Impact of living in temporary accommodation laid bare in new report

Homelessness charity Crisis has called for a seven-day limit on the use of temporary accommodation in Scotland after new research revealed the detrimental impact it can have on the lives of homeless people.

The charity’s report charts the experience of 74 people living in B&Bs, hotels or unsupported hostels based in the six council areas with the worst record of long-term unsuitable temporary accommodation (UTA) placements - Aberdeenshire, Edinburgh, East Lothian, Glasgow, Highland and Midlothian.

Around 60% of those surveyed said they were subject to a curfew, while three in four said they were not allowed visits from family or friends. 84% of respondents said they felt isolated by their living situation and 45% said they had no access to a kitchen with over half of this number saying this meant they regularly skip a meal. A third of people also had no fridge access.

Katie, who is currently being supported by the Crisis Skylight team in Edinburgh, has been living in a bed and breakfast for over a year.

She said of her experience: “I ended up in a B&B with an 11pm curfew and you weren’t allowed any nights away. The landlord was very strict about that and I felt that he played god with it and I’d have to beg to have a night away.

“The room was horrible, there was blood on the walls and all sorts of stuff. It’s really depressing and you’re just stuck there and you don’t even have any cooking facilities all you’ve got a kettle and that’s it. So, when you’re on a budget, how can you eat properly? You can’t. and once you’re in you can’t just nip down to the shop or anything, or have people to visit and when you’re already low, and you’re at the lowest point in your life you want to be around people that love you.”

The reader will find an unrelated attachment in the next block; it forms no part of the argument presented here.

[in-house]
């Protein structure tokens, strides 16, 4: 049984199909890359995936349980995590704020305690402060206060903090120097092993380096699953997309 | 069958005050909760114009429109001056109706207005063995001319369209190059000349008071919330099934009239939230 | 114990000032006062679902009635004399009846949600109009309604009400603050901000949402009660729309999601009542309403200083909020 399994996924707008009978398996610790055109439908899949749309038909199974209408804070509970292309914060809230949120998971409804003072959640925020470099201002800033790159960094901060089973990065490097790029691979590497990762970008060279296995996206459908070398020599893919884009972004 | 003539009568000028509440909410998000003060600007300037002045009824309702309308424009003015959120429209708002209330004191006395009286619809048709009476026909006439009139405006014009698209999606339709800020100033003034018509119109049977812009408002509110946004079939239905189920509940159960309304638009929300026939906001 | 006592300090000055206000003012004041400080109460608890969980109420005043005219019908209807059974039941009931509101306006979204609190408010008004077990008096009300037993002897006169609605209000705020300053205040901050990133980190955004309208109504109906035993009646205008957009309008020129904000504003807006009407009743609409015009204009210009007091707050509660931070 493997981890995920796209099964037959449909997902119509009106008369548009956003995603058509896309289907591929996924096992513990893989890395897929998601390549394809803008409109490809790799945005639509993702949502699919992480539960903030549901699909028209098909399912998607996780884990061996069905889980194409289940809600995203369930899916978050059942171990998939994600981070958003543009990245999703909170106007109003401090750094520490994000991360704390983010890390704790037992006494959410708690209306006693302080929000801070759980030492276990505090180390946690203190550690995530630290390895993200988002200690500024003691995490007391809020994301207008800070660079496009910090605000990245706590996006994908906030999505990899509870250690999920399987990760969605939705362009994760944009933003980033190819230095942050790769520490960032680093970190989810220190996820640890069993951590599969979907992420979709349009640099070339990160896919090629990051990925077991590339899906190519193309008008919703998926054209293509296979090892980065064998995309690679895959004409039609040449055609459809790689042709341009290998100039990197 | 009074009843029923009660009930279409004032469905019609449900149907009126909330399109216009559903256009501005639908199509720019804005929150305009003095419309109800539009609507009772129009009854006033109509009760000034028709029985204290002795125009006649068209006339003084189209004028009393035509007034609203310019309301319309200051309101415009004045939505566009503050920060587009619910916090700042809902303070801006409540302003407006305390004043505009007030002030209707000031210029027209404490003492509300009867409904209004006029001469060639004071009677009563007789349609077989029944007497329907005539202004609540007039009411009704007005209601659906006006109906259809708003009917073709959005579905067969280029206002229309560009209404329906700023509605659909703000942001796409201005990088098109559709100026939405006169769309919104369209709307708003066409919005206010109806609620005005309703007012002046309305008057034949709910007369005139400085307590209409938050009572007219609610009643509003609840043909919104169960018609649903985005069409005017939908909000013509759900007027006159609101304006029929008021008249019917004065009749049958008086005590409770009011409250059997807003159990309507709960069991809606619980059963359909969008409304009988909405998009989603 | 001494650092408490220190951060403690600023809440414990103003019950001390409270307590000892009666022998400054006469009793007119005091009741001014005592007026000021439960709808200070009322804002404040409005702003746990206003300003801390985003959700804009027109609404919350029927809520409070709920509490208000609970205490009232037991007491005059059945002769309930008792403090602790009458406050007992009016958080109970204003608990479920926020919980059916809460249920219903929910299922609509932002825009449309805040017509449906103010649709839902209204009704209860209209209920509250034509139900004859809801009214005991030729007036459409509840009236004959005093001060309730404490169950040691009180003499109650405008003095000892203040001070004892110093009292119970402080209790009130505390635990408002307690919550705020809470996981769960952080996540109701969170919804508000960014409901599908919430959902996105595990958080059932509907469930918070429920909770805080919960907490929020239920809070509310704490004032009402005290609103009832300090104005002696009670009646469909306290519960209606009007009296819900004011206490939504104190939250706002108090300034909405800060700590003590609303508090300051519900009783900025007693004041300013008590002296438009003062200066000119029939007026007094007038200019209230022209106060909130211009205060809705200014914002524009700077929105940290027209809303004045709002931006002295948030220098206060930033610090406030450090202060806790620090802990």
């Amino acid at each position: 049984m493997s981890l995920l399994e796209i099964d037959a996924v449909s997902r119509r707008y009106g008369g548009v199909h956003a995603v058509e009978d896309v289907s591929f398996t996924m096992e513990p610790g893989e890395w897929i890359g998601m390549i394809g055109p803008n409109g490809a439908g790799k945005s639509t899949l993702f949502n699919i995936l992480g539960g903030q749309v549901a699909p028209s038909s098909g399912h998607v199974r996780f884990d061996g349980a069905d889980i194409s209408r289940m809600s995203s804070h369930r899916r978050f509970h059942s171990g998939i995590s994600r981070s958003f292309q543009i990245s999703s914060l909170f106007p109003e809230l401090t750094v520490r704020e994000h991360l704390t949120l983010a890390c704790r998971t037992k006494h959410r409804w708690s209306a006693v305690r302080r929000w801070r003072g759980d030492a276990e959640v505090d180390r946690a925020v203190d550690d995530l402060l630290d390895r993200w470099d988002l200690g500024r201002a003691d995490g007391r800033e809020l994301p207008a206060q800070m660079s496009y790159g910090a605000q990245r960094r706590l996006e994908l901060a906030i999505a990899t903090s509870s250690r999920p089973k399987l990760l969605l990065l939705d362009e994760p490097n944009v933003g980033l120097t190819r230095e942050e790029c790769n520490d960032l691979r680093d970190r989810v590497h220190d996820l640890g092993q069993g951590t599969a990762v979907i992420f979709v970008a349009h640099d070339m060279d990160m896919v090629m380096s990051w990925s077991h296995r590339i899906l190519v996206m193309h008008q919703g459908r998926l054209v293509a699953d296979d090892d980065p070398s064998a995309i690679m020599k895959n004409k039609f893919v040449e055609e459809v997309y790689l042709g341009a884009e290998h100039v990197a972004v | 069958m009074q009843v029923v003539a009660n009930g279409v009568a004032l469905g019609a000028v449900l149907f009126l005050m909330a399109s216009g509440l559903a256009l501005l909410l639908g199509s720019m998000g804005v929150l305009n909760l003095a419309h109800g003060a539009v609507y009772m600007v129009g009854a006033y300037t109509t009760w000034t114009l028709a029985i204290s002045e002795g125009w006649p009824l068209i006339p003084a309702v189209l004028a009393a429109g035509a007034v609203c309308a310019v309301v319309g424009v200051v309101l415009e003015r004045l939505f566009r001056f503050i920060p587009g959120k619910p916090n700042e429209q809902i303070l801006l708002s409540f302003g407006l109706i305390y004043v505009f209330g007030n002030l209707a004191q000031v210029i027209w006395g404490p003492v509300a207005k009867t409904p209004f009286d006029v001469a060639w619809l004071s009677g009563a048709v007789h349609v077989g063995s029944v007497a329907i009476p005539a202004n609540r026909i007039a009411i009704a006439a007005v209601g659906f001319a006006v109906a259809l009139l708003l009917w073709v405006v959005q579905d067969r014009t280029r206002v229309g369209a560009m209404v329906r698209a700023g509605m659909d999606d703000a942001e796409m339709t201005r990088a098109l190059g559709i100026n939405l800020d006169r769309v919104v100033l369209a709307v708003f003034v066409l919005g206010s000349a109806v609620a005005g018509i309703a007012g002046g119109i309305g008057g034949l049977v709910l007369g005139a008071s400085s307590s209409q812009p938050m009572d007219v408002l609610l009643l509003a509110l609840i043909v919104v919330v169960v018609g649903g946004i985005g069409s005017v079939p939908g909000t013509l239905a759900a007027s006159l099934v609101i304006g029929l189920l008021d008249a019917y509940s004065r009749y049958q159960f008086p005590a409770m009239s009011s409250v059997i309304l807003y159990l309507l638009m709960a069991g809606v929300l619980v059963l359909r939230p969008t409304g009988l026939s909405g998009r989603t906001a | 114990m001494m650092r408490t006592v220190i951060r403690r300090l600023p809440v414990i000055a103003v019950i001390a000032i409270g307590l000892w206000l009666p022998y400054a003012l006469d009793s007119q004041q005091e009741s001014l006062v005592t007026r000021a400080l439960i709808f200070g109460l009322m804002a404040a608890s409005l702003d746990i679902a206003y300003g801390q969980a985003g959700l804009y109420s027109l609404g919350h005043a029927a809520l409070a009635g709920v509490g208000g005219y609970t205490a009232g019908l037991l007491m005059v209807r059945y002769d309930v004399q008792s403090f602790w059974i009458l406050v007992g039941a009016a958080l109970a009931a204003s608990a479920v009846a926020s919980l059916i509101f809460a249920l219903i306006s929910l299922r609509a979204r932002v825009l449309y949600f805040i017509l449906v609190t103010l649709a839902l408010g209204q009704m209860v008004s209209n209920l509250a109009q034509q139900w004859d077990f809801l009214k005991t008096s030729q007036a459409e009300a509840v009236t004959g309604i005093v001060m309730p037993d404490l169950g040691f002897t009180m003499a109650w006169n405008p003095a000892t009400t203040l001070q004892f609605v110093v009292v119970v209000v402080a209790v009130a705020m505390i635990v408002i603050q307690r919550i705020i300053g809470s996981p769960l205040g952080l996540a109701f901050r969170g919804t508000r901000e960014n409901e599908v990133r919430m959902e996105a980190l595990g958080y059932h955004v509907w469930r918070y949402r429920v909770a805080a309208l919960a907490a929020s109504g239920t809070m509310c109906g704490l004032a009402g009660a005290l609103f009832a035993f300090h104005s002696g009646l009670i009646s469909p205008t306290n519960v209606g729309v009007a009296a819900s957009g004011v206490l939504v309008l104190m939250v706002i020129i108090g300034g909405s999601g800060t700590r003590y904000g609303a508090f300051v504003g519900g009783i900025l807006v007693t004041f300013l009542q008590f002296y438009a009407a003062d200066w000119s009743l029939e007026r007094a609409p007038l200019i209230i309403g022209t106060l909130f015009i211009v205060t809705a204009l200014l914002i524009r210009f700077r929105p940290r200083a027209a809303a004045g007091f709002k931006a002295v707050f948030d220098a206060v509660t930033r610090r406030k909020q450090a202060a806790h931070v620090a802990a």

Crisis said these restrictions on everyday life are having a “devastating impact” on people’s state of mind with 88% of respondents experiencing depression because of their living conditions. Six out of ten people also reported a negative impact on their drug or alcohol use and 90% said they were uncertain about their future because of their situation.

The charity is calling on the Scottish Government to change the law in this parliamentary year so that there is a seven-day time limit on the use of UTA for all homeless people. Currently, there is a legal restriction of seven days for families and pregnant women, but no limit at all for anyone else experiencing homelessness. The Scottish Government has agreed accepted in principle that this law should be extended to all homeless people but have given no indication on when this will happen.

Jon Sparkes, chief executive of Crisis, said: “Access to housing is a human right, yet this report shows that homeless people are being let down across Scotland, trapped in inhumane conditions for far too long. Lengthy stays in B&Bs, unsupported hostels or hotels are destructive, demoralising and stop people moving on with their lives.

“Scotland has often been a world-leader in tackling homelessness, including ending priority need in 2012. However, an unintended consequence of this has been an increase in the use of unsuitable forms of temporary accommodation. We know councils are working on rapid re-housing plans that will enable homeless people to be housed faster, but there must be a legal backstop which will restrict the use of unsuitable temporary housing to just seven days for everyone. This would prevent the current situation from ever happening again.”

Housing minister Kevin Stewart said: “While temporary accommodation provides an important safety net in emergency situations, we want the time anyone has to spend there to be as short as possible.

“We are investing £6.5 million to support a Housing First approach, which focuses on getting a person into settled accommodation first so they can then access support from the security of their own home.”

The full report ‘I won’t last long in here – experiences of unsuitable temporary accommodation in Scotland’ is available here.

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